Goat Island (previously called Iris Island) is a small island in the Niagara River, located in the middle of Niagara Falls between the Bridal Veil Falls and the Horseshoe Falls. The island is at the southwest corner of the City of Niagara Falls (and of Niagara County), New York, in the United States and is part of Niagara Falls State Park. Goat Island has no residents, but is a popular destination for tourists visiting the falls on the U.S. side; it offers some of the most spectacular views available there, in particular at Terrapin Point. Goat Island is connected to the U.S. mainland by two bridges carrying foot, car, and trackless train traffic, and to the smaller Luna Island (adjacent to the American Falls) by a pedestrian bridge. Goat island is largely wooded and is interlaced with foot trails. The Cave of the Winds tour elevator provides access down to the foot of the falls.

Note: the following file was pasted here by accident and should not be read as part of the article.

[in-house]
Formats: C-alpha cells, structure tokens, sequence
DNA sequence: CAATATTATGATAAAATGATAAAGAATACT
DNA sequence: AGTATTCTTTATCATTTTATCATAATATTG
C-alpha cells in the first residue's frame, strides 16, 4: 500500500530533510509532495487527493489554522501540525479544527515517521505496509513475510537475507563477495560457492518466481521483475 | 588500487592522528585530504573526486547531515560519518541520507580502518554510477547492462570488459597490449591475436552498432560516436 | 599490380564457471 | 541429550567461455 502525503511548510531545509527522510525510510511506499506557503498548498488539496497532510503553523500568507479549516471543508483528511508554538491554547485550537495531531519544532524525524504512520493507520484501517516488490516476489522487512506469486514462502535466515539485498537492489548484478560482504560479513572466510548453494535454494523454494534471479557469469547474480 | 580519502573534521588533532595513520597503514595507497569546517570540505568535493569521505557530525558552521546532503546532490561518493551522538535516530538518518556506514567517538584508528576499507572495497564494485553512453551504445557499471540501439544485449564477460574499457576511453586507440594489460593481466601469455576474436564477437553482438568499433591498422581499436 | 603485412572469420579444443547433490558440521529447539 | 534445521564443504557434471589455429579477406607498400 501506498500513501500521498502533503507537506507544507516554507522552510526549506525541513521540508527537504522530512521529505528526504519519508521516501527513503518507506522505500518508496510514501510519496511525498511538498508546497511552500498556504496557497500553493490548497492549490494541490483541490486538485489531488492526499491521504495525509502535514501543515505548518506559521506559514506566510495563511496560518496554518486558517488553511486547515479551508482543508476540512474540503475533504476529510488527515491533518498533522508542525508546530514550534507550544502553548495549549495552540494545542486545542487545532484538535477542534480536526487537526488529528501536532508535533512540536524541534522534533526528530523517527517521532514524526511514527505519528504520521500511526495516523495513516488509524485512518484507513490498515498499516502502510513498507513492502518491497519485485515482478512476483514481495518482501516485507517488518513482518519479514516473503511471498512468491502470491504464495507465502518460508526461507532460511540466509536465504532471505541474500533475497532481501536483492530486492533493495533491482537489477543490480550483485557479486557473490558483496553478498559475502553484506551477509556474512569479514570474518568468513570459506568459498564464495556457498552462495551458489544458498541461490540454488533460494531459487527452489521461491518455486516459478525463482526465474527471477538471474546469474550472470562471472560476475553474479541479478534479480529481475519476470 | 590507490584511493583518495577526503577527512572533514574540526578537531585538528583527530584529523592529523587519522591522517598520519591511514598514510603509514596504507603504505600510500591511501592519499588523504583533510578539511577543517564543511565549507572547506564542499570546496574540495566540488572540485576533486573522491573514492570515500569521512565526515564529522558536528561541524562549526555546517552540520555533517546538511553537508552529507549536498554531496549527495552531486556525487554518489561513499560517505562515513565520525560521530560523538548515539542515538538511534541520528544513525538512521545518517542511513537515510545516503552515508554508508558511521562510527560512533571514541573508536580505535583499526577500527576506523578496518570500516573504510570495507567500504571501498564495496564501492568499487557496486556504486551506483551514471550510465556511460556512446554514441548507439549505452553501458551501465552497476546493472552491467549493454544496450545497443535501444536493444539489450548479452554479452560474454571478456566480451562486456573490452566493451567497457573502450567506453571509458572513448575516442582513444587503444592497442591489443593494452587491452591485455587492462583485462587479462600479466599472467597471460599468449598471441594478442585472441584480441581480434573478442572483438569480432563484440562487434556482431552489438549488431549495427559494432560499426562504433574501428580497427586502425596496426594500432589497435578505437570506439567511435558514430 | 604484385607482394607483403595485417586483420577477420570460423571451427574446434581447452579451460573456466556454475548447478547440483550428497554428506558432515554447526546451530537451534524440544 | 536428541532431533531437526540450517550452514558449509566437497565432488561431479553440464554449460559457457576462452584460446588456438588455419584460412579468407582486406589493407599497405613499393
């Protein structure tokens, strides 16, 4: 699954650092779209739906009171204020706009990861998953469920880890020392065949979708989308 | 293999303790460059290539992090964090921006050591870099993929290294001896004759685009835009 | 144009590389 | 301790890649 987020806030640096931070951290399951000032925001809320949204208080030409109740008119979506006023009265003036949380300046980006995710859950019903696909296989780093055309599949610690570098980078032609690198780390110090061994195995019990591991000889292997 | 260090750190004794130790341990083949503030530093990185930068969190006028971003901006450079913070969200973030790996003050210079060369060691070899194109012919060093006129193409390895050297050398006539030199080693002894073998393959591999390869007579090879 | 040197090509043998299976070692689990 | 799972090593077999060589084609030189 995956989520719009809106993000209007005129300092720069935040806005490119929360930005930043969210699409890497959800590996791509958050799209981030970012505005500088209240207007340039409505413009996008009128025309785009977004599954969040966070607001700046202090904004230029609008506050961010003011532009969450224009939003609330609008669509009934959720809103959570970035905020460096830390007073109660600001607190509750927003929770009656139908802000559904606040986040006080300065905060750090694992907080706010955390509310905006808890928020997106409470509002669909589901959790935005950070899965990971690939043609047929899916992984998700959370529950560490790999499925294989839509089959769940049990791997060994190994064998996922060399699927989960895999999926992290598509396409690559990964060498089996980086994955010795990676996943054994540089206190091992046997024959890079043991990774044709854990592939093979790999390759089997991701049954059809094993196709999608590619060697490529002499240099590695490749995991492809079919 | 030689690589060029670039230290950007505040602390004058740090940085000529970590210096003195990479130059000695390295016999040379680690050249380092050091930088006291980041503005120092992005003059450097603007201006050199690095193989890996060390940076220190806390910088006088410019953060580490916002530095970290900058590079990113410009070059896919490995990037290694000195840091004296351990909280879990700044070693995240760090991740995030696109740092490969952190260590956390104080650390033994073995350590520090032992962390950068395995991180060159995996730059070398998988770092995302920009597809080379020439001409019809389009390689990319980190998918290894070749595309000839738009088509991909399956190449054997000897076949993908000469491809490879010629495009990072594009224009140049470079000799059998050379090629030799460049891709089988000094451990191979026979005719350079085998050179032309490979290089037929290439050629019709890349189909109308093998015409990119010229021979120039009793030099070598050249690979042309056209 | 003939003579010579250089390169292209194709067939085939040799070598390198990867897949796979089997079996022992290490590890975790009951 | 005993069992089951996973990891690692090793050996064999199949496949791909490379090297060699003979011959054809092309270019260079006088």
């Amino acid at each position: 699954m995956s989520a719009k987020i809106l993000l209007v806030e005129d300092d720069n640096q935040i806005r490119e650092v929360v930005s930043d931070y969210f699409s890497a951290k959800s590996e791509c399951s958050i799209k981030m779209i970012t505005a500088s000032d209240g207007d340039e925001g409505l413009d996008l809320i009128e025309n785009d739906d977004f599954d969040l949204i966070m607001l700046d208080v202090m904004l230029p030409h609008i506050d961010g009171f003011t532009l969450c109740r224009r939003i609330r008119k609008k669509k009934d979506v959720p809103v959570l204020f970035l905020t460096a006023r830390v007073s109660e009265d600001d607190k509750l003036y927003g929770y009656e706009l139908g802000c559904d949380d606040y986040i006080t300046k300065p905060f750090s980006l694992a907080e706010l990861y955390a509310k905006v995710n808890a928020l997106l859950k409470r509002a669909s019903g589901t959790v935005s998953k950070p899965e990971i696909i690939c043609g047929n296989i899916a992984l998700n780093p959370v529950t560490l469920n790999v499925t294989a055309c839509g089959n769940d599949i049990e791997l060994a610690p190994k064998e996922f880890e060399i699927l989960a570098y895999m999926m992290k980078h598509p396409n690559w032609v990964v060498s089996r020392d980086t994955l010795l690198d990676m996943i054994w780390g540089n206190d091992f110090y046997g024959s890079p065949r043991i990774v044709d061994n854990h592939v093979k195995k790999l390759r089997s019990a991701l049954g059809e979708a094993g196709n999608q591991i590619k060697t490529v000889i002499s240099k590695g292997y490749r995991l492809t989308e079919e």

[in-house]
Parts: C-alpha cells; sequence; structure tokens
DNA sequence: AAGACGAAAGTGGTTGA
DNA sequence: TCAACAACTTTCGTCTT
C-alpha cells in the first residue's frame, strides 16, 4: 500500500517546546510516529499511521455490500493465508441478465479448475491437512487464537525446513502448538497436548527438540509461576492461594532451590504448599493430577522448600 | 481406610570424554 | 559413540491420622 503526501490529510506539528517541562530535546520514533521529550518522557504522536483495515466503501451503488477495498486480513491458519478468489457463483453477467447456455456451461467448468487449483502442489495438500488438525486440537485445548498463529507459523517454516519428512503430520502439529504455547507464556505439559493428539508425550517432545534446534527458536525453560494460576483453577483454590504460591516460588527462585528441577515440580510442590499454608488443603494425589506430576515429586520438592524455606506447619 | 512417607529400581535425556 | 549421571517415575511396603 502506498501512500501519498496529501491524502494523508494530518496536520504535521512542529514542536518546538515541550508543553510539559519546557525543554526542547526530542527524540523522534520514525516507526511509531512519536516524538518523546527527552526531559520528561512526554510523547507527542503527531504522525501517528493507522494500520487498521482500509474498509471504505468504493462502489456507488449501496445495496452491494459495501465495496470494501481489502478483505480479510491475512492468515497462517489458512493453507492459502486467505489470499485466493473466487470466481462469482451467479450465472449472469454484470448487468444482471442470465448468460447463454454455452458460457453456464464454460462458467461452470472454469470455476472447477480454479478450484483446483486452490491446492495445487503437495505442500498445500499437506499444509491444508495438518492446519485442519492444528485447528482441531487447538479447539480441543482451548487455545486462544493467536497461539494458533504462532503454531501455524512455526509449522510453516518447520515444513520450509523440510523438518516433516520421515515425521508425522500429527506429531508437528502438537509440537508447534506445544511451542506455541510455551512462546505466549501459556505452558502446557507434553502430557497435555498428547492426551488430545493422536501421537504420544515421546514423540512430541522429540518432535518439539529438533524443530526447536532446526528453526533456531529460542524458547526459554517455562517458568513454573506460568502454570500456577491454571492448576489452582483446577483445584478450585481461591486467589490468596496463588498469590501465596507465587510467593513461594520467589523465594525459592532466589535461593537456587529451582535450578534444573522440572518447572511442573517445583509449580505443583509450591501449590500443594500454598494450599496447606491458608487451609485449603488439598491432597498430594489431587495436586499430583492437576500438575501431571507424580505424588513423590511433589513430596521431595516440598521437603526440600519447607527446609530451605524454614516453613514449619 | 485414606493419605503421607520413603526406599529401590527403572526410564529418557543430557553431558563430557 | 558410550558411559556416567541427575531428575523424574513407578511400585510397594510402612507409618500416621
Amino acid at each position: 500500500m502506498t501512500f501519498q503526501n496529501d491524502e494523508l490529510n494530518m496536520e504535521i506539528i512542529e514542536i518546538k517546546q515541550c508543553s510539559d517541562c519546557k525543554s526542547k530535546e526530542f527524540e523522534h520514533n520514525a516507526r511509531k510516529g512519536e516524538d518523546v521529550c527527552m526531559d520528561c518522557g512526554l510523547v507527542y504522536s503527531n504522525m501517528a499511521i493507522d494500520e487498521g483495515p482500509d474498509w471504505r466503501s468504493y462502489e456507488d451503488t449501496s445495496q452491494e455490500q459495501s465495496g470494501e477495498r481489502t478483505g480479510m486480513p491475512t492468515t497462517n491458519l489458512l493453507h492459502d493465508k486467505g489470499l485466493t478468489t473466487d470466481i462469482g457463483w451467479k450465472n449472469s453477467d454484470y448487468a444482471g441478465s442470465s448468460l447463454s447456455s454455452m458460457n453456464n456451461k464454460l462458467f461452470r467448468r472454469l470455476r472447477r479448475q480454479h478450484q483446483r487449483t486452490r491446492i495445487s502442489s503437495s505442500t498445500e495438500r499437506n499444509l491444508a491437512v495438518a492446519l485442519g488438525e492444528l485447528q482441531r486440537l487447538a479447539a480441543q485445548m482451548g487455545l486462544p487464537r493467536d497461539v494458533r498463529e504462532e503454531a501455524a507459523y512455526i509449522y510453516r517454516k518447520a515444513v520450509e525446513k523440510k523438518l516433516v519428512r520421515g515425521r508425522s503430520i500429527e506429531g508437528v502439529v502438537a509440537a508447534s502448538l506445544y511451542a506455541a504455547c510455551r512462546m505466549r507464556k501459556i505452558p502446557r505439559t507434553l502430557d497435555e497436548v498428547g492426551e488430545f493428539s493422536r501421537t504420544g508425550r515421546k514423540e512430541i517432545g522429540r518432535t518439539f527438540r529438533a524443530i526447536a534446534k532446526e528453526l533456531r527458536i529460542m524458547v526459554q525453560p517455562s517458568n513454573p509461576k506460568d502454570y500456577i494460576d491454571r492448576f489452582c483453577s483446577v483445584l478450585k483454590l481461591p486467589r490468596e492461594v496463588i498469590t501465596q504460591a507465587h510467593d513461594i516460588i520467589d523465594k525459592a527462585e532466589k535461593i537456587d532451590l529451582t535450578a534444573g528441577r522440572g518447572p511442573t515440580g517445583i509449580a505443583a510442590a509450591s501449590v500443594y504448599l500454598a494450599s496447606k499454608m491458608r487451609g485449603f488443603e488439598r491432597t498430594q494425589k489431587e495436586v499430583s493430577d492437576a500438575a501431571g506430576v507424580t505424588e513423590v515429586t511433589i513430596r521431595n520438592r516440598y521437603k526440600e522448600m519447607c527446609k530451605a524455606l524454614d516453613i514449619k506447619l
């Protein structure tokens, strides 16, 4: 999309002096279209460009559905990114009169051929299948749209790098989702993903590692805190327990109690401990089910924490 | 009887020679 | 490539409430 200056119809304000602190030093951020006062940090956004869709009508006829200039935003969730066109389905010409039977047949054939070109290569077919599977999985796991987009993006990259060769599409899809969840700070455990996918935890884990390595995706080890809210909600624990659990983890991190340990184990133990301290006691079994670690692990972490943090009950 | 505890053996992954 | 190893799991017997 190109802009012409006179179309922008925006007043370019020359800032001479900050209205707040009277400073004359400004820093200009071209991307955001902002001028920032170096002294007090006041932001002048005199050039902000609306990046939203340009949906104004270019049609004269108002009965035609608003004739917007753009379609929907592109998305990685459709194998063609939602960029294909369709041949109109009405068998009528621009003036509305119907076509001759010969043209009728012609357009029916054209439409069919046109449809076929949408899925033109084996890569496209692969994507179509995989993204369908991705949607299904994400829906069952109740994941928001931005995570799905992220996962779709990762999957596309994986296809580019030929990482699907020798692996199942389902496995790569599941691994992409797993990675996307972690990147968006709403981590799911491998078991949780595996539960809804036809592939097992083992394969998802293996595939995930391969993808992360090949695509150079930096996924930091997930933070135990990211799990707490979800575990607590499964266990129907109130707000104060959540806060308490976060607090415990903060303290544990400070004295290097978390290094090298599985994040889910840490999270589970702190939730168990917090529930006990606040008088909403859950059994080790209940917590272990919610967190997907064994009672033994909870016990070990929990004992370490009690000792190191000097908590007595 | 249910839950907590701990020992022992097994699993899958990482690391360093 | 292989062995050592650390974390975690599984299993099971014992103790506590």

John Stedman—an early pioneer and miller—kept a herd of goats on the island. Upon returning to the island after the terrible winter of 1780, Stedman found all but one of the goats had died, thus giving the island its name. The preservation of the island as parkland is due to the early efforts of Augustus Porter, who in the middle 19th century recognized the long-term value of the falls as a tourist attraction.
Porter purchased the island and later allowed a group of Tuscarora Native Americans to live on the island and sell their crafts to the tourists who came to the falls by stagecoach and early railroads. In spite of pressure, Porter refused to tame the environment on the island. In 1817, he built a toll bridge to the island for tourists. It was swept away by ice, so another was built the following year downstream. Basil Hall called it "one of the most singular pieces of engineering in the world". Almost seven hundred feet long, it soon became the best-travelled walkway in the region.
The island is home to the Tesla Monument which honors the Serbian-American inventor, Nikola Tesla. The statue was a given to the United States by the government of Yugoslavia in 1976. The author of the statue is Frano Kršinić (1897–1982), a renowned Yugoslav sculptor.